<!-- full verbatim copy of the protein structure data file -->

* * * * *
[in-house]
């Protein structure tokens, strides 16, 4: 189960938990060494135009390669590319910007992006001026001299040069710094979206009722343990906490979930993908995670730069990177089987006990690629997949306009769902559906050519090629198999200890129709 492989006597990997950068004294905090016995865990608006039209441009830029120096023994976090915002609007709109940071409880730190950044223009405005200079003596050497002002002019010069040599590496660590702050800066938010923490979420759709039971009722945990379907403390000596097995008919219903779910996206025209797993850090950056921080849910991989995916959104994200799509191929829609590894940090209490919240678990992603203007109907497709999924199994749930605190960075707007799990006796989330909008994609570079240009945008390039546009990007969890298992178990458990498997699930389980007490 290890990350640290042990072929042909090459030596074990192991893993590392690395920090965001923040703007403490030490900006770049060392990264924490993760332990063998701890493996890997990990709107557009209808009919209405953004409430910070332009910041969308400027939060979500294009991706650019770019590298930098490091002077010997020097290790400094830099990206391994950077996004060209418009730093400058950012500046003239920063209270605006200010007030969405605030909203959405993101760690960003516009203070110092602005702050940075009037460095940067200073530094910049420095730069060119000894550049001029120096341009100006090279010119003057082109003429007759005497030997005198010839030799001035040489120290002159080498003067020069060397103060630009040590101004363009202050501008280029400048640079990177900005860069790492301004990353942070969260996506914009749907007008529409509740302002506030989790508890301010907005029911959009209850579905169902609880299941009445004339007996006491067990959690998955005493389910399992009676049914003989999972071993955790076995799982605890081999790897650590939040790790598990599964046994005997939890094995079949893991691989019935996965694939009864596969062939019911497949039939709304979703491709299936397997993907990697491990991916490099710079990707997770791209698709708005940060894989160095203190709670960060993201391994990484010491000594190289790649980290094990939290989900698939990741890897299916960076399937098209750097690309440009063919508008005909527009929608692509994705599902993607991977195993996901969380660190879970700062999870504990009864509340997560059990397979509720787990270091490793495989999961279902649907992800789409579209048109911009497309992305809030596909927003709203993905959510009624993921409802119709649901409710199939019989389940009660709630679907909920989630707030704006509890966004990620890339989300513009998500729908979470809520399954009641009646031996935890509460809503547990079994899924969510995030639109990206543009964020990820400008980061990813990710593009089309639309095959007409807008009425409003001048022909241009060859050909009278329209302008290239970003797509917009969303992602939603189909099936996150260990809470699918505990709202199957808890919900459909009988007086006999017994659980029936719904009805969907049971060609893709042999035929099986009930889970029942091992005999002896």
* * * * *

[in-house]
């Protein structure tokens, strides 16, 4: 189960938990060494135009390669590319910007992006001026001299040069710094979206009722343990906490979930993908995670730069990177089987006990690629997949306009769902559906050519090629198999200890129709 492989006597990997950068004294905090016995865990608006039209441009830029120096023994976090915002609007709109940071409880730190950044223009405005200079003596050497002002002019010069040599590496660590702050800066938010923490979420759709039971009722945990379907403390000596097995008919219903779910996206025209797993850090950056921080849910991989995916959104994200799509191929829609590894940090209490919240678990992603203007109907497709999924199994749930605190960075707007799990006796989330909008994609570079240009945008390039546009990007969890298992178990458990498997699930389980007490 290890990350640290042990072929042909090459030596074990192991893993590392690395920090965001923040703007403490030490900006770049060392990264924490993760332990063998701890493996890997990990709107557009209808009919209405953004409430910070332009910041969308400027939060979500294009991706650019770019590298930098490091002077010997020097290790400094830099990206391994950077996004060209418009730093400058950012500046003239920063209270605006200010007030969405605030909203959405993101760690960003516009203070110092602005702050940075009037460095940067200073530094910049420095730069060119000894550049001029120096341009100006090279010119003057082109003429007759005497030997005198010839030799001035040489120290002159080498003067020069060397103060630009040590101004363009202050501008280029400048640079990177900005860069790492301004990353942070969260996506914009749907007008529409509740302002506030989790508890301010907005029911959009209850579905169902609880299941009445004339007996006491067990959690998955005493389910399992009676049914003989999972071993955790076995799982605890081999790897650590939040790790598990599964046994005997939890094995079949893991691989019935996965694939009864596969062939019911497949039939709304979703491709299936397997993907990697491990991916490099710079990707997770791209698709708005940060894989160095203190709670960060993201391994990484010491000594190289790649980290094990939290989900698939990741890897299916960076399937098209750097690309440009063919508008005909527009929608692509994705599902993607991977195993996901969380660190879970700062999870504990009864509340997560059990397979509720787990270091490793495989999961279902649907992800789409579209048109911009497309992305809030596909927003709203993905959510009624993921409802119709649901409710199939019989389940009660709630679907909920989630707030704006509890966004990620890339989300513009998500729908979470809520399954009641009646031996935890509460809503547990079994899924969510995030639109990206543009964020990820400008980061990813990710593009089309639309095959007409807008009425409003001048022909241009060859050909009278329209302008290239970003797509917009969303992602939603189909099936996150260990809470699918505990709202199957808890919900459909009988007086006999017994659980029936719904009805969907049971060609893709042999035929099986009930889970029942091992005999002896």